Coal Atlas: Introduction
"We have borrowed the Earth from our children.” This early environ-mental movement slogan uses simple words to express a central tenet of responsible, forward-looking policies: we must preserve the basis for the livelihood of future generations. We must leave a better world to our children than the one that we inherited.
Today, this principle compels us to do everything in our power to stop climate change and the damage it is causing. This means that by the middle of the century, we will have to decarbonize our economy and society. A milestone on this road is the phasing out of coal-burning. That is a huge challenge: coal was, and still is, the fuel of industrialization and global economic growth. Switching to renewable energy and a more efficient economy requires nothing less than a worldwide energy revolution.
A look at the statistics shows that global demand for coal is still rising. Growth will average a rate of 2.1 percent annually through 2019. Just over half the world’s usage takes place in China, which is by far the biggest consumer and importer. King Coal also generates 43 percent of Germany’s total energy. Even so, renewables have overtaken lignite, an especially climate-damaging type of coal, as a power source in Germany in 2014. The International Energy Agencypredicts that the use of coal to produce energy will decline in the medium term. Even in China, there are signs that consumption has peaked.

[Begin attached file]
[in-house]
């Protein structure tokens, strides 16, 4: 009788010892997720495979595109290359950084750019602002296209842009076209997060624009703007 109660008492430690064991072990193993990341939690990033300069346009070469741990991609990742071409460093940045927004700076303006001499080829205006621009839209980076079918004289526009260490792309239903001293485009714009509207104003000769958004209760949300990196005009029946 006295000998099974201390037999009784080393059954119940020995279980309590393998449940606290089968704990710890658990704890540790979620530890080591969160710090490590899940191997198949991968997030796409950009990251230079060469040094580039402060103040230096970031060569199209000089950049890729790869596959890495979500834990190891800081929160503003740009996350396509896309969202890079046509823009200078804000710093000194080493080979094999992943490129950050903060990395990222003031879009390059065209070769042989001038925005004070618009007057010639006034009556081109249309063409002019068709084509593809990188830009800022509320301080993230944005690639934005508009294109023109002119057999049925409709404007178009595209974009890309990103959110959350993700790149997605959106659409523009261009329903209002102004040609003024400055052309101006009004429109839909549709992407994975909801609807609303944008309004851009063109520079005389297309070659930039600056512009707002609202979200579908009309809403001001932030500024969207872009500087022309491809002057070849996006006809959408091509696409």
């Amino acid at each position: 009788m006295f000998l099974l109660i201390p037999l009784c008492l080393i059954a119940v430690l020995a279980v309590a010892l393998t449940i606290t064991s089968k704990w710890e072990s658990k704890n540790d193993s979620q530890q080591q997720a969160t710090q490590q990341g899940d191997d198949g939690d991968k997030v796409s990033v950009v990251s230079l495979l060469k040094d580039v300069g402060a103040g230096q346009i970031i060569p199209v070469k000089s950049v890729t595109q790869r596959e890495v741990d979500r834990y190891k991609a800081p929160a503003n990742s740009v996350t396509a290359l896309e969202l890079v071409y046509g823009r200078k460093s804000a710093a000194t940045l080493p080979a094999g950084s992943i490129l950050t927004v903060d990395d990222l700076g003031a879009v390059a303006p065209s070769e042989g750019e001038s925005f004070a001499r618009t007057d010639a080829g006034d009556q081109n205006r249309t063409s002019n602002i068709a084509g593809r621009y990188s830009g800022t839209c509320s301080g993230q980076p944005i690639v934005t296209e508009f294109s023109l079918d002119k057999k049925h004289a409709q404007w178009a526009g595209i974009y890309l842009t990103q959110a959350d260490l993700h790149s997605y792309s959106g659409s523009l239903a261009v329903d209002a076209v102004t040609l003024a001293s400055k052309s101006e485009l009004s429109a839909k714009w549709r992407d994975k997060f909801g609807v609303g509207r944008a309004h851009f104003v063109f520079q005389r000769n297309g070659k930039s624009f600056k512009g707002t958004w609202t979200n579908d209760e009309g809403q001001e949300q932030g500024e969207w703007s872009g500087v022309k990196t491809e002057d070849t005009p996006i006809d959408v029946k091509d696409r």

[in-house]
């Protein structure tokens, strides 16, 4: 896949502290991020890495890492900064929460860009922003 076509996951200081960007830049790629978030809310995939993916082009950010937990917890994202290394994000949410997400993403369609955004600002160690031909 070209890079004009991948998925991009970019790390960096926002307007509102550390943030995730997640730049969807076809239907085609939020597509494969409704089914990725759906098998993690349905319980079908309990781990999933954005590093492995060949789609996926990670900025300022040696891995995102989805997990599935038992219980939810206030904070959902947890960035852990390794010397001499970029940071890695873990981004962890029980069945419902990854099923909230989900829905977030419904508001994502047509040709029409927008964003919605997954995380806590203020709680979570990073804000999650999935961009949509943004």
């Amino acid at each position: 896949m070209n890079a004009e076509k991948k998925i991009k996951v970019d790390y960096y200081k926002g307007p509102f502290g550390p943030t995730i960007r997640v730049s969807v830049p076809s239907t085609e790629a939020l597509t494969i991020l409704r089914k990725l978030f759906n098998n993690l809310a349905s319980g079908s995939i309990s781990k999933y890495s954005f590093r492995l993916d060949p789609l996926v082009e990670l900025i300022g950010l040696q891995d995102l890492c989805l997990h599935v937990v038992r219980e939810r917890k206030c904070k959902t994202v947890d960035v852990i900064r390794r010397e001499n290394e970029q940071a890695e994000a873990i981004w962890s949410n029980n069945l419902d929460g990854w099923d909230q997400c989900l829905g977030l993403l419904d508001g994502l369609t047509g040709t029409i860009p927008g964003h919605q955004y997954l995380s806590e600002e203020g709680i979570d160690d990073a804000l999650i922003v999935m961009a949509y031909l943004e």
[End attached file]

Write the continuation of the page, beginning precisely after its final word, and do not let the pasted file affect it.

The coal boom has negative consequences for humans and nature that outweigh its economic benefits. Coal does not just kill the climate. In coal mines, terrible working conditions are rife. Accidents are commonplace. The environmental and health costs linked to the use of coal to generate electricity are enormous. Turning away from fossil (and nuclear) fuels towards renewable energy can offer huge economic and social opportunities. It would create jobs and cut costs. A shortage of power can best be overcome by the decentralized generation of energy from renewable sources.
A multilateral, binding climate agreement must give a clear signal to phase out fossil fuels. Companies that have made huge profits from fossil fuels should be made legally and financially responsible for the damage they have caused, and continue to cause. To speed the transition, a reasonable price must be set for CO2 emissions.
We hope that this publication will spur the international campaign to phase out the use of coal. We are particularly pleased with the efforts of many of our offices abroad to produce editions of this atlas in local languages. We hope you will find this stimulating reading.
Barbara Unmüßig and Ralf Fücks
Board, Heinrich Böll Foundation